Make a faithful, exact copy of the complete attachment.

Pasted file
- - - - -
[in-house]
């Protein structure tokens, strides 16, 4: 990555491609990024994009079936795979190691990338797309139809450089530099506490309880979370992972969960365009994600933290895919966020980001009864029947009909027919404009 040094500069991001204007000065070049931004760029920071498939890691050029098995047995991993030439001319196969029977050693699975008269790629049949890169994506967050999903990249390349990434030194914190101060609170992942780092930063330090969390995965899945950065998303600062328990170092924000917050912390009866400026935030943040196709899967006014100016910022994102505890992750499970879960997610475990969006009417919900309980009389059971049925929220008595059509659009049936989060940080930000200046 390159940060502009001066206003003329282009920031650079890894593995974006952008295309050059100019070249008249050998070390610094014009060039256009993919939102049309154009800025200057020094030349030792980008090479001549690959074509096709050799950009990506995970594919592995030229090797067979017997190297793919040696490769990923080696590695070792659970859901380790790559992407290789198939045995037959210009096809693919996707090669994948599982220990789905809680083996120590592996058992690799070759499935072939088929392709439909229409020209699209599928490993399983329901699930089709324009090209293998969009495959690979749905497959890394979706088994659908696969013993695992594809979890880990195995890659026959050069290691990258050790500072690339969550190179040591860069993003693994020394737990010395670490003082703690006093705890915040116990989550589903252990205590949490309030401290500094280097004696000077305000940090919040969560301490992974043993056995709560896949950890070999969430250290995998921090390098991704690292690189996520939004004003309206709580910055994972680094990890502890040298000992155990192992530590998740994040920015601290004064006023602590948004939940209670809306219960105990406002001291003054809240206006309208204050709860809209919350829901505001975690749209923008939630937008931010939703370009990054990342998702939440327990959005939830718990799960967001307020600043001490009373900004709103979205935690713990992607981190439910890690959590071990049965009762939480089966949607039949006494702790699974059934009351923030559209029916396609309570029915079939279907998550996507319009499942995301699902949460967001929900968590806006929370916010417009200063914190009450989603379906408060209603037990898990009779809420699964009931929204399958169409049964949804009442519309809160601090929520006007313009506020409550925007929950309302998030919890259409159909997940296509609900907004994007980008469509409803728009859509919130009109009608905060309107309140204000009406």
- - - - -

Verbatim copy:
[in-house]
């Protein structure tokens, strides 16, 4: 990555491609990024994009079936795979190691990338797309139809450089530099506490309880979370992972969960365009994600933290895919966020980001009864029947009909027919404009 040094500069991001204007000065070049931004760029920071498939890691050029098995047995991993030439001319196969029977050693699975008269790629049949890169994506967050999903990249390349990434030194914190101060609170992942780092930063330090969390995965899945950065998303600062328990170092924000917050912390009866400026935030943040196709899967006014100016910022994102505890992750499970879960997610475990969006009417919900309980009389059971049925929220008595059509659009049936989060940080930000200046 390159940060502009001066206003003329282009920031650079890894593995974006952008295309050059100019070249008249050998070390610094014009060039256009993919939102049309154009800025200057020094030349030792980008090479001549690959074509096709050799950009990506995970594919592995030229090797067979017997190297793919040696490769990923080696590695070792659970859901380790790559992407290789198939045995037959210009096809693919996707090669994948599982220990789905809680083996120590592996058992690799070759499935072939088929392709439909229409020209699209599928490993399983329901699930089709324009090209293998969009495959690979749905497959890394979706088994659908696969013993695992594809979890880990195995890659026959050069290691990258050790500072690339969550190179040591860069993003693994020394737990010395670490003082703690006093705890915040116990989550589903252990205590949490309030401290500094280097004696000077305000940090919040969560301490992974043993056995709560896949950890070999969430250290995998921090390098991704690292690189996520939004004003309206709580910055994972680094990890502890040298000992155990192992530590998740994040920015601290004064006023602590948004939940209670809306219960105990406002001291003054809240206006309208204050709860809209919350829901505001975690749209923008939630937008931010939703370009990054990342998702939440327990959005939830718990799960967001307020600043001490009373900004709103979205935690713990992607981190439910890690959590071990049965009762939480089966949607039949006494702790699974059934009351923030559209029916396609309570029915079939279907998550996507319009499942995301699902949460967001929900968590806006929370916010417009200063914190009450989603379906408060209603037990898990009779809420699964009931929204399958169409049964949804009442519309809160601090929520006007313009506020409550925007929950309302998030919890259409159909997940296509609900907004994007980008469509409803728009859509919130009109009608905060309107309140204000009406």